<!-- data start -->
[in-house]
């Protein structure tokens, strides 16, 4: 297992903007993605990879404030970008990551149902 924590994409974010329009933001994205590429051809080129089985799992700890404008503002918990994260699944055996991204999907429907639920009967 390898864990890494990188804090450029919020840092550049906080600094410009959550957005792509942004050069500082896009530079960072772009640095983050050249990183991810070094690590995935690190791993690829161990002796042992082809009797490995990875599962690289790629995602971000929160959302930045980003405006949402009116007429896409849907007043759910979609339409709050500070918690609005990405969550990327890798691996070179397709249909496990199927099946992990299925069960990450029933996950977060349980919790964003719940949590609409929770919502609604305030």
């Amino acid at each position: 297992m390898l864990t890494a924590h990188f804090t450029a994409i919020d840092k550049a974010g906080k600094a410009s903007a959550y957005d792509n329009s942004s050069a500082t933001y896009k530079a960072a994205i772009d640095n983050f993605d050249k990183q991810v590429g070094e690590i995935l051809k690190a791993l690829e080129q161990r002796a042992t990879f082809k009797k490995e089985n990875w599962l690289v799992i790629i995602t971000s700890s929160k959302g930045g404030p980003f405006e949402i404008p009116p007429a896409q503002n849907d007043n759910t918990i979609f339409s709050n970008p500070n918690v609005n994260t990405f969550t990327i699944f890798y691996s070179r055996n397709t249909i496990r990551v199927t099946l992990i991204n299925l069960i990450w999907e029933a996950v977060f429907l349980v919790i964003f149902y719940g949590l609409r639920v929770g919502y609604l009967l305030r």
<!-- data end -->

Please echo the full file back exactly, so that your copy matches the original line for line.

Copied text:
[in-house]
């Protein structure tokens, strides 16, 4: 297992903007993605990879404030970008990551149902 924590994409974010329009933001994205590429051809080129089985799992700890404008503002918990994260699944055996991204999907429907639920009967 390898864990890494990188804090450029919020840092550049906080600094410009959550957005792509942004050069500082896009530079960072772009640095983050050249990183991810070094690590995935690190791993690829161990002796042992082809009797490995990875599962690289790629995602971000929160959302930045980003405006949402009116007429896409849907007043759910979609339409709050500070918690609005990405969550990327890798691996070179397709249909496990199927099946992990299925069960990450029933996950977060349980919790964003719940949590609409929770919502609604305030």
């Amino acid at each position: 297992m390898l864990t890494a924590h990188f804090t450029a994409i919020d840092k550049a974010g906080k600094a410009s903007a959550y957005d792509n329009s942004s050069a500082t933001y896009k530079a960072a994205i772009d640095n983050f993605d050249k990183q991810v590429g070094e690590i995935l051809k690190a791993l690829e080129q161990r002796a042992t990879f082809k009797k490995e089985n990875w599962l690289v799992i790629i995602t971000s700890s929160k959302g930045g404030p980003f405006e949402i404008p009116p007429a896409q503002n849907d007043n759910t918990i979609f339409s709050n970008p500070n918690v609005n994260t990405f969550t990327i699944f890798y691996s070179r055996n397709t249909i496990r990551v199927t099946l992990i991204n299925l069960i990450w999907e029933a996950v977060f429907l349980v919790i964003f149902y719940g949590l609409r639920v929770g919502y609604l009967l305030r």